Charlie and the Chocolate Factory

I saw Charlie and the Chocolate Factory yesterday. In general it’s a decent version of the story. But let’s not forget that it’s a children’s book so the plot isn’t exactly complex :)

However, there was one thing that really annoyed me about it. And that was the blatant Americanisation of the dialogue. The book isn’t set anywhere specific, but it feels a lot like the UK. This film also starts by appearing to be set in some unspecified town that looks a lot like some generic industrial British town. The cars drive on the left and all of the major actors (with the obvious exception of Johnny Depp) are British and speak with a British accent.

But there was something niggling at me during the first half an hour or so of the film and I eventually worked out what it was – Charlie and his family talk about buying “candy” from the “store”. In the UK we buy sweets from a shop. Then when Charlie finds the golden ticket in the sweetshop, a woman offers him $500 for it. In the book that was £500.

I don’t understand why the filmmakers felt the need to make these pointless changes. Do they really think that audiences in the US will be less likely to enjoy a film if the cultural references relate to a different country?

Oh, and one more thing I thought of this morning. In one of the flashbacks to Wonka’s childhood we see him out “trick or treating” at Halloween. This must have been at least thirty years in the past. But “trick of treat” is only just starting to catch on in the UK. Even ten years ago you would have never seen it.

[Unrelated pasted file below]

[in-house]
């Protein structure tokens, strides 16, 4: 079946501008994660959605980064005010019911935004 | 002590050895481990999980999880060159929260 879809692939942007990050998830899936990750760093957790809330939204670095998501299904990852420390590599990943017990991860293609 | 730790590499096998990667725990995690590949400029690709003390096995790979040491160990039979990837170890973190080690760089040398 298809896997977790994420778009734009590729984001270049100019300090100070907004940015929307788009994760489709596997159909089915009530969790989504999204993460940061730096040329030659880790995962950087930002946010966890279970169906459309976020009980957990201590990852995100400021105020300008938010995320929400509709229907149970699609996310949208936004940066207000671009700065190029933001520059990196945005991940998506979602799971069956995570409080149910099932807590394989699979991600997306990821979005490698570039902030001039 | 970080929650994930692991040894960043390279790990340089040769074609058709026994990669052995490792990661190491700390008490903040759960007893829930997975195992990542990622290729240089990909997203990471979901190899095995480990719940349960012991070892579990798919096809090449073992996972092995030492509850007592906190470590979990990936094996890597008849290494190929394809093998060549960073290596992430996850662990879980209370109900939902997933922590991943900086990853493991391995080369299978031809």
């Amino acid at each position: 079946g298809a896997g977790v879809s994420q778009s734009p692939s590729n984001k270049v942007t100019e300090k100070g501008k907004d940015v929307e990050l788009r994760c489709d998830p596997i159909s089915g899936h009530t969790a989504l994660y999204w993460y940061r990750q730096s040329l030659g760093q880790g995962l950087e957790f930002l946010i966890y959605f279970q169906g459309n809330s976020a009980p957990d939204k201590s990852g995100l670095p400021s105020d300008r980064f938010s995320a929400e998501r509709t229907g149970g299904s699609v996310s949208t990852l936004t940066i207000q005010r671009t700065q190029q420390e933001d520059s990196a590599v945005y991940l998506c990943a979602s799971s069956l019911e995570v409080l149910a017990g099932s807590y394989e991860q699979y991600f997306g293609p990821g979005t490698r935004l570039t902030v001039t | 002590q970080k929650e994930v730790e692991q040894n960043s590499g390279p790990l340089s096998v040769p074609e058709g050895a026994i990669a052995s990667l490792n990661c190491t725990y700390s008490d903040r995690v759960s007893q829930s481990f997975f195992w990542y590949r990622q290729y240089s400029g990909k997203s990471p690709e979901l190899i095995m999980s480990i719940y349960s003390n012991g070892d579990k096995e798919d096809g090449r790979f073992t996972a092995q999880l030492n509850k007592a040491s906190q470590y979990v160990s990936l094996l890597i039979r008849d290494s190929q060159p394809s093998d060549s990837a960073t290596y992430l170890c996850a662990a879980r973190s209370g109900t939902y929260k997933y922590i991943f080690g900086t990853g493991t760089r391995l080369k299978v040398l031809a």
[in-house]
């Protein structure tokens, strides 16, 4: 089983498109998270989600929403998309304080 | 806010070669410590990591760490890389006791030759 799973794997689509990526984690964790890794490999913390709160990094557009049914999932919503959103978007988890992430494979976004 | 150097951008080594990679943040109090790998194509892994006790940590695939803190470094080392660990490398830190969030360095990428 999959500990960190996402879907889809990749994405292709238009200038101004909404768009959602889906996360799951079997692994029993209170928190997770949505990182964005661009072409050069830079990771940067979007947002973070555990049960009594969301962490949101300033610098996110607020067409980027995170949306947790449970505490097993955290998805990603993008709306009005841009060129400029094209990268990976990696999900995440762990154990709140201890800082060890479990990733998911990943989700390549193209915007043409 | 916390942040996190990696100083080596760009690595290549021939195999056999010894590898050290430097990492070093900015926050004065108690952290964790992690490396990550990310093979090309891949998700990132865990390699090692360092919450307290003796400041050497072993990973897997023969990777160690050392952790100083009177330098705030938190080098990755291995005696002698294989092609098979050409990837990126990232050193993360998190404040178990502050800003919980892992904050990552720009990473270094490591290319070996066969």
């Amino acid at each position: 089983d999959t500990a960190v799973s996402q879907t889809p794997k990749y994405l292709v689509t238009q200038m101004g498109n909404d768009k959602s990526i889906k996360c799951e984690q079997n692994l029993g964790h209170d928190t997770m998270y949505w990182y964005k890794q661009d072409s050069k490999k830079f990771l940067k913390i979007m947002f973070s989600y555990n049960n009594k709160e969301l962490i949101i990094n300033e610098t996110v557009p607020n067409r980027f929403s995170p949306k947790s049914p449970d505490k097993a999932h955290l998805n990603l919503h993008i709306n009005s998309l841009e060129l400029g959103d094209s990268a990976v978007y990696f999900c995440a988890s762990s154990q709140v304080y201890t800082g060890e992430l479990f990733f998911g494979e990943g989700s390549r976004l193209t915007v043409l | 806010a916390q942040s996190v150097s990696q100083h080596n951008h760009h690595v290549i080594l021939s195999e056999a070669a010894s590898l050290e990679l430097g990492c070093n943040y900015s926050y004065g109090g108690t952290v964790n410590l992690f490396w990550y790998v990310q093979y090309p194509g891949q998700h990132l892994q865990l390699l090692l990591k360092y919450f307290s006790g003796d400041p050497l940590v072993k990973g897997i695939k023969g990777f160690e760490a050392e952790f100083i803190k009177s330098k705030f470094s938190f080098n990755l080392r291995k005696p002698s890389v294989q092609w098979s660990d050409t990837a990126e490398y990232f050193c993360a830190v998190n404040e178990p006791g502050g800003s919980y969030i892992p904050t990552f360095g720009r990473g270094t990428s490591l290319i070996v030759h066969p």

I’ve always thought of Tim Burton as an intelligent director. I’m disappointed to see him supporting this kind of cultural colonialism.

5 thoughts on “Charlie and the Chocolate Factory

  1. Do they really think that audiences in the US will be less likely to enjoy a film if the cultural references relate to a different country?In my experience, yes. I’m sure the majority of Americans would be fine with it, but I’ve met quite a few Americans who are completely baffled by other cultures – even Canada and the UK. The same thing has happened in War of the Worlds, I’m told – the book was set in England, but the film is set in the US. I guess filmmakers are just too scared of this minority affecting their ratings.

  2. I refused to go and see this film, the first one sucked enough. However my main reason for not going was the following awful line that Charlie says “Candy doesn’t have a purpose, that’s why its candy!”.. Grrrrrrrrrrrr.I was in a good mood until I started thinking about this film :) And I lost respect for Burton when I saw Planet of the Apes.

  3. I disagree, I remember going trick or treating when I was alot younger about 8 yrs old or so and I am now 23 so trick or treating mustve been around longer. But yes i did pick up on the same “americanism” in the film and found it unjustified when most characters are English.Matt

  4. Ok, it’s possible that I miscalculated the first appearance of trick or treat in the UK. Matt says he was doing it fifteen years ago. That surprises me, but perhaps that was when it first started to appear. Or perhaps it’s a regional thing? Maybe it arrived earlier in other parts of the country.

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